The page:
[Angela is explaining to Ellie all about sex using the horse as an example]
Angela: See this?
Ellie: Yeah.
Angela: That's exactly what men have. They stick it in the women. I've seen mom and dad do it. It looks like it hurts.
Ellie: Why do they do it then?
Angela: It's a rule. You have to.
Ellie: I don't wanna do it.
Angela: Well if you don't do it by the time you're 21 you start getting smaller.
Ellie: How come?
Angela: Cuz there's certain vitamins and I don't know but I've seen people like that. They're mom's age and they're as small as you.
See more »


Referenced in Wear (2014) See more »


Angel Of Mercy
Performed by Greta Gaines
Written by Greta Gaines
Courtesy of Sweat Ride Music
© 1994
See more »

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User Reviews

The Devil & Ms. Miller
10 January 2008 | by (Bookseller of the Blue Ridge) – See all my reviews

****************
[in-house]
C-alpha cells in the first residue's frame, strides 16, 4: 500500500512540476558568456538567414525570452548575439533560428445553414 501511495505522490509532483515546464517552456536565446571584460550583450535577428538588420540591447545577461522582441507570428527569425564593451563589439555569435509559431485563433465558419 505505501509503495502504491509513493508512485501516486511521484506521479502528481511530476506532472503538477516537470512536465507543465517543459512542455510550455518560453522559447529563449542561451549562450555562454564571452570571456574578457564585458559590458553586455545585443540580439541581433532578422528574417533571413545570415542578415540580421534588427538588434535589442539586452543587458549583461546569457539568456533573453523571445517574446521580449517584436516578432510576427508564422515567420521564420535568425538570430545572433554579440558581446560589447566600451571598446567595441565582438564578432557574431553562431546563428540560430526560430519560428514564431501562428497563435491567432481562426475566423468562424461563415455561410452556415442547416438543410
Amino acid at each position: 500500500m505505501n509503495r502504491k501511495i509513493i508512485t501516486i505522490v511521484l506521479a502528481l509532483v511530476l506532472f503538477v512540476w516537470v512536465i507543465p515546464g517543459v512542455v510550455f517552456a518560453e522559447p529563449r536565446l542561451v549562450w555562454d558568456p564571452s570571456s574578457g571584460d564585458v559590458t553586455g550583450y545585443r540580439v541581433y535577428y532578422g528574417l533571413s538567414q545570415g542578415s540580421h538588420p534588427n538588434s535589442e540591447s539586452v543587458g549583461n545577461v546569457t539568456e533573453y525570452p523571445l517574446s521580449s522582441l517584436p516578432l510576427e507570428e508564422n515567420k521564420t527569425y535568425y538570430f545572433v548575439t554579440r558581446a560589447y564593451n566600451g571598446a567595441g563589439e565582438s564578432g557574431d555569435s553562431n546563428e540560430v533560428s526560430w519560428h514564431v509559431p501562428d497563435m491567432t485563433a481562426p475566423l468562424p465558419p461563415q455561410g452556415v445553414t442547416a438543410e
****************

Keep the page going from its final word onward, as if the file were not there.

"Angela", I should begin, was not your average film. It was a strong opening from Rebecca Miller, the spawn of playwright Arthur Miller and film vixen Marilyn Monroe, but where it suffered was that it felt too amateurish. Without biting my tongue "Angela" began impressively, strong opening with a family's move to a new home. The defined mother/father characters (albeit eerily similar references to Marilyn Monroe), two strong girl leads that seem to have genuine chemistry together, and an undefined era which allowed my imagination to flourish and ponder ignited "Angela" immediately. It was when the film moved into its second and third act, where it became alarmingly obvious that Miller was loosing her grasp on not just the film crew, but also the convoluted story itself. Visions of Lucifer, the Virgin Mary, a diluted neighbor, and the big elephant in the room – religion – seem to take priority over such important elements like character development, questionable motive, and family dynamics. Miller places so much focus on these symbolic references that this quality film begins to slip through her fingers. By the second act, where the two daughters embark on their own journey through this unknown town, which again is bombarded with referenced evils and unknown symbolism, that reality gets surpassed by a director who would rather shock than impress. The entire scene with the possible pedophile could have been an intense and memorable scene, but instead it falls short, because Miller is so focused on getting us to Lucifer that we only recognize this scene as a small blip on the radar. Again, I don't want to sound pessimistic about this film, Miller began with such a strong eye that I thought this was going to be an instant classic, but by the dull ending, "Angela" is so muddled that empathy towards the characters becomes greater than excitement for the film.